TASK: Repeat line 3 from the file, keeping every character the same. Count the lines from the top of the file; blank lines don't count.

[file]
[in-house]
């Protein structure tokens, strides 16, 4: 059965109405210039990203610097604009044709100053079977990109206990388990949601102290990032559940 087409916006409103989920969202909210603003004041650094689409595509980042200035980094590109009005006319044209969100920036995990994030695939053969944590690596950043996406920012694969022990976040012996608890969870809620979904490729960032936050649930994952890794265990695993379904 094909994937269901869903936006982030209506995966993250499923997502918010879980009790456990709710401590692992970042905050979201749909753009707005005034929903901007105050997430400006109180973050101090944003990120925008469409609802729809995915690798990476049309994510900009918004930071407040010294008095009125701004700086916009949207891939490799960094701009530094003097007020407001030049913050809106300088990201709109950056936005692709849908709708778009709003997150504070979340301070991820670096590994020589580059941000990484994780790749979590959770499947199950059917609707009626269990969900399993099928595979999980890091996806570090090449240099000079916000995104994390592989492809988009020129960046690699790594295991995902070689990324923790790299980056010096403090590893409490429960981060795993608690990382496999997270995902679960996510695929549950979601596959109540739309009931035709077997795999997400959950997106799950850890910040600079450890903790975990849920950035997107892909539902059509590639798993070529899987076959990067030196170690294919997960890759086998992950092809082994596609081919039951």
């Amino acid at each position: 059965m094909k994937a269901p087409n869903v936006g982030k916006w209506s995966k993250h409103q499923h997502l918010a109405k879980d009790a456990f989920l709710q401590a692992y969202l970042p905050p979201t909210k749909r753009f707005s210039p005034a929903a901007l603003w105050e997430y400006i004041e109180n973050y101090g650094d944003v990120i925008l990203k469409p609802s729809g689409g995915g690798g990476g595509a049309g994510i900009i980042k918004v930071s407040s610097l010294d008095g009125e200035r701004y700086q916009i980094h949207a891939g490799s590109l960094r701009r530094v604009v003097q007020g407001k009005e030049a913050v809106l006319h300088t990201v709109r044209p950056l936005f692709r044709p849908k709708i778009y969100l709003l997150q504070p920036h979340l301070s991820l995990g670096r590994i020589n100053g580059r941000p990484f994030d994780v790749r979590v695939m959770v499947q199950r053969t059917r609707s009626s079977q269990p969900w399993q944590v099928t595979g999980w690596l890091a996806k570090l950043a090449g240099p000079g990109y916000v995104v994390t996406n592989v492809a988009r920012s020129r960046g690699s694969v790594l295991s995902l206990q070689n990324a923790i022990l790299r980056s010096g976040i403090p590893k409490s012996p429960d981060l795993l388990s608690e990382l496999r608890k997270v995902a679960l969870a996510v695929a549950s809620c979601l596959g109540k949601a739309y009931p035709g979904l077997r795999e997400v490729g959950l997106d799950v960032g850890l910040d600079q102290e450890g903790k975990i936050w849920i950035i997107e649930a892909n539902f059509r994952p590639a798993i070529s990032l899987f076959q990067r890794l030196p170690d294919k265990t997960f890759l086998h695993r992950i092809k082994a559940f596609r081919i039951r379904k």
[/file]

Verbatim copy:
């Amino acid at each position: 059965m094909k994937a269901p087409n869903v936006g982030k916006w209506s995966k993250h409103q499923h997502l918010a109405k879980d009790a456990f989920l709710q401590a692992y969202l970042p905050p979201t909210k749909r753009f707005s210039p005034a929903a901007l603003w105050e997430y400006i004041e109180n973050y101090g650094d944003v990120i925008l990203k469409p609802s729809g689409g995915g690798g990476g595509a049309g994510i900009i980042k918004v930071s407040s610097l010294d008095g009125e200035r701004y700086q916009i980094h949207a891939g490799s590109l960094r701009r530094v604009v003097q007020g407001k009005e030049a913050v809106l006319h300088t990201v709109r044209p950056l936005f692709r044709p849908k709708i778009y969100l709003l997150q504070p920036h979340l301070s991820l995990g670096r590994i020589n100053g580059r941000p990484f994030d994780v790749r979590v695939m959770v499947q199950r053969t059917r609707s009626s079977q269990p969900w399993q944590v099928t595979g999980w690596l890091a996806k570090l950043a090449g240099p000079g990109y916000v995104v994390t996406n592989v492809a988009r920012s020129r960046g690699s694969v790594l295991s995902l206990q070689n990324a923790i022990l790299r980056s010096g976040i403090p590893k409490s012996p429960d981060l795993l388990s608690e990382l496999r608890k997270v995902a679960l969870a996510v695929a549950s809620c979601l596959g109540k949601a739309y009931p035709g979904l077997r795999e997400v490729g959950l997106d799950v960032g850890l910040d600079q102290e450890g903790k975990i936050w849920i950035i997107e649930a892909n539902f059509r994952p590639a798993i070529s990032l899987f076959q990067r890794l030196p170690d294919k265990t997960f890759l086998h695993r992950i092809k082994a559940f596609r081919i039951r379904k």